Advanced breast cancer: Can bisphosphonates prevent broken bones?
Women with breast cancer that has spread to the bones can reduce their risk of broken bones by taking bisphosphonates. It is not known, though, whether one particular bisphosphonate medication is better than others.
Cancer spreading to the bones is one of the fears with advanced breast cancer. Cancer cells move to the skeleton and start to grow there. This growth weakens the bones so much that it can lead to painful breaks.
Researchers have been testing bisphosphonate drugs in recent years to try to find a way to protect women with advanced breast cancer from broken bones. It is known that these drugs can slow down damaging bone loss.
To assess the benefits and adverse effects of these drugs, researchers from the Cochrane Collaboration, an international research network, gathered and systematically analyzed the treatment results of 21 trials among almost 7,200 women with advanced breast cancer.
Bisphosphonates can slow down damage to bones
Their most important conclusion was that although bisphosphonates cannot completely stop bone damage from cancer, the treatment reduced the number of broken bones. However, it is not possible to judge whether one particular medication is more effective than others. The evidence suggests that these drugs only have a benefit for women in whom cancer has already spread to the bones. It does not seem as though bisphosphonates can prevent cancer spreading to the bones, and they do not appear to lengthen life, either.
Serious adverse effects such as severe nausea, fever or calcium deficiency were uncommon in the trials. When bisphosphonates are used in combination with other cancer drugs there is an increased risk of problems with the jawbone following dental treatment.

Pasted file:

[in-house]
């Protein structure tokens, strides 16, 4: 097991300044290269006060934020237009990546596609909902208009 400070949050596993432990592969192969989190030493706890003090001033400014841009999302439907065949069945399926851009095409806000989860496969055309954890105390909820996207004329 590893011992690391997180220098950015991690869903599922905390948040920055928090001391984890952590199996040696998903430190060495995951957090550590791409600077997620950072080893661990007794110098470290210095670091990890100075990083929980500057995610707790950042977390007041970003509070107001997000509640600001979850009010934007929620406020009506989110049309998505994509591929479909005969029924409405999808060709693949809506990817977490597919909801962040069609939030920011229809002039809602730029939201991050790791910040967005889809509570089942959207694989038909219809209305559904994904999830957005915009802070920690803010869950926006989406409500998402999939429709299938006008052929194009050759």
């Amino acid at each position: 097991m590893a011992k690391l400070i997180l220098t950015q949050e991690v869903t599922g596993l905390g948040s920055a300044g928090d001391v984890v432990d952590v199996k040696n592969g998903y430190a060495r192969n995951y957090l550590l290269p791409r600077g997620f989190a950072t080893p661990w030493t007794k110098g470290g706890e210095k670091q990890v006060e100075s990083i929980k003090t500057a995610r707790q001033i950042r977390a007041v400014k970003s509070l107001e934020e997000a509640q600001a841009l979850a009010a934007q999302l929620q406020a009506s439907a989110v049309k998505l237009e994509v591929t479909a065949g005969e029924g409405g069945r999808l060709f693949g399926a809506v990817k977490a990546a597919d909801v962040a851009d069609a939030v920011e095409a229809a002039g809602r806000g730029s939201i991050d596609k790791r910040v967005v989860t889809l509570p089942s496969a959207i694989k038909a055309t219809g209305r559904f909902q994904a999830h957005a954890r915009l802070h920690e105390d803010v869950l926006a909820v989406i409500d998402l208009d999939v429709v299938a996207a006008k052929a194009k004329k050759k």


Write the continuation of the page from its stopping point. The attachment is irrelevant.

The risk of certain, rare fractures is higher, however
The European Medicines Agency (EMA) reported in April 2011 that bisphosphonates can lead to fractures (breaks) of the thigh bone in rare cases. But they increase this risk only for what are called atypical stress fractures. These fractures are caused by long-term overuse of the bone and not by a sudden, severe impact from outside the body. They represent only a small part of all thigh bone fractures. For this reason, the EMA stands by their assessment that the benefit of using bisphosphonates outweighs their risks.
Warnings signs of stress fractures can often be noticed weeks or months ahead of time. Typical symptoms are pain or a feeling of weakness in the affected area. If women who are taking bisphosphonates notice these signs in their thigh, it is important they notify their doctor. Because these fractures can happen on both sides, both legs need to be examined. In most cases that have been examined, the stress fractures only developed after years of taking bisphosphonates.
You can read more about breast cancer here.
Author: German Institute for Quality and Efficiency in Health Care (IQWiG)
(The latest update only contains the EMA recommendation from April 2011. Other information on the advantages and disadvantages of bisphosphonates has not been updated.)
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European Medicines Agency (EMA). European Medicines Agency concludes class review of bisphosphonates and atypical fractures. London: EMA. 15 April 2011. [Full text]
Pavlakis N, Schmidt RL, Stockler M. Bisphosphonates for breast cancer. Cochrane Database of Systematic Reviews: Version 2005, Issue 3. CD003474 [Cochrane summary]